On the dots thing, for fine target shooting, I prefer all black. Crisp black outlines are easier line up for finely placed shots. The usefulness of this sight picture degrades with anbient light, color of target, and distance to target. Dot sights will work for this too, just focus on the outline of the sight, rather than the dot.

For any type of shooting where a fast aquisition is needed, I prefer 3 dots. I have never bothered to finely tune a sight picture of 3 ''covered and aligned" though. They are only for quick refference. I focus on the front sight coming onto target, outside the focus, I see that the two dots on the rear are roughly aligned. When the presentation is complete, the front will be on target for the compressed break.

I am not sure I explained this as clearly as possible. I just wanted to throw out an other opinion. Sometimes I am confused with other folk's explanations of sight picture, and sight alignment.
I too appreciate you evaluation on this subject, I was blessed with great vision till I was 45 and now at 50 I have struggled with progressive lenses and just don't we're them enough.
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  #34  
Old 05-04-2012, 09:03 AM
GlenS GlenS is offline
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Quote:
Originally Posted by booghost View Post
I had a my doc make glasses for my sights at arms length.
He was excited to do this as it was something new for him, gave me the full work up and I got a pair of glasses for shooting with pvc lenses.
They made a big differance.
Three dots sights just distract me when target shooting.
When you do focus at arms length what does the target look like? With my reading glasses I can get a very clear focus on the sights but the target is so blurred I just have to shoot at center of blob.
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  #35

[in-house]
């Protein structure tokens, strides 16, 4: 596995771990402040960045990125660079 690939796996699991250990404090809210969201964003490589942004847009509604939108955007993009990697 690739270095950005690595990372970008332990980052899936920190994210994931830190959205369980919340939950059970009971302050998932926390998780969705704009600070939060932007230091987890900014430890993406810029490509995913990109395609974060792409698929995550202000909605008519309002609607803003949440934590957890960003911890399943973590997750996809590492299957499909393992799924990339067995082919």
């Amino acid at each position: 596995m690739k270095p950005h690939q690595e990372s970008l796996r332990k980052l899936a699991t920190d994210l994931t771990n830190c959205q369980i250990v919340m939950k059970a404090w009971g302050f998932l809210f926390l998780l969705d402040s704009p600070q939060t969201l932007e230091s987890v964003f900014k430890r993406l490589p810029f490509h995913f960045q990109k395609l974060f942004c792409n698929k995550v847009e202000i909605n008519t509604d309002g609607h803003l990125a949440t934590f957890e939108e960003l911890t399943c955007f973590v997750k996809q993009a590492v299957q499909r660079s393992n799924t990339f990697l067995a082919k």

Old 05-04-2012, 09:10 AM
GlenS GlenS is offline
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Quote:
Originally Posted by DSims View Post
IMHO, if you have trouble seeing the sights, whichever type you prefer, go to a doc and get perscription glasses. I have been shooting all types of firearms, for 32 years. For 28 of those years, I have worn corrective lenses, either contacts or glasses. I occasionally, shoot without them, in case a circumstance comes along where I need to do that. Otherwise, I can't understand why anyone would pursue shooting activities without corrected vision.
I've tried the $500 prescription glasses, both progressive and biofocal. I have found that I can do as well with the $12.00 Wally World reading glasses. I actually have asked the optomitrist to make some progressives with my reading prescription and plain glass on top. The glasses come back with corrections on top and I took them back for a refund. I corresponded with a gun writer that wears glasses and he said get glasses with the reading lens on top but I can't find anyone who will make these for me. I went to the same company he suggested and they said it couldn't be done.
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  #36  
Old 05-04-2012, 02:00 PM
booghost booghost is offline
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Quote:
Originally Posted by GlenS View Post
When you do focus at arms length what does the target look like? With my reading glasses I can get a very clear focus on the sights but the target is so blurred I just have to shoot at center of blob.
Since the lens are weak, there is not much difference between having them on or off.
On, the sight are clear and my eye strain has gone way down.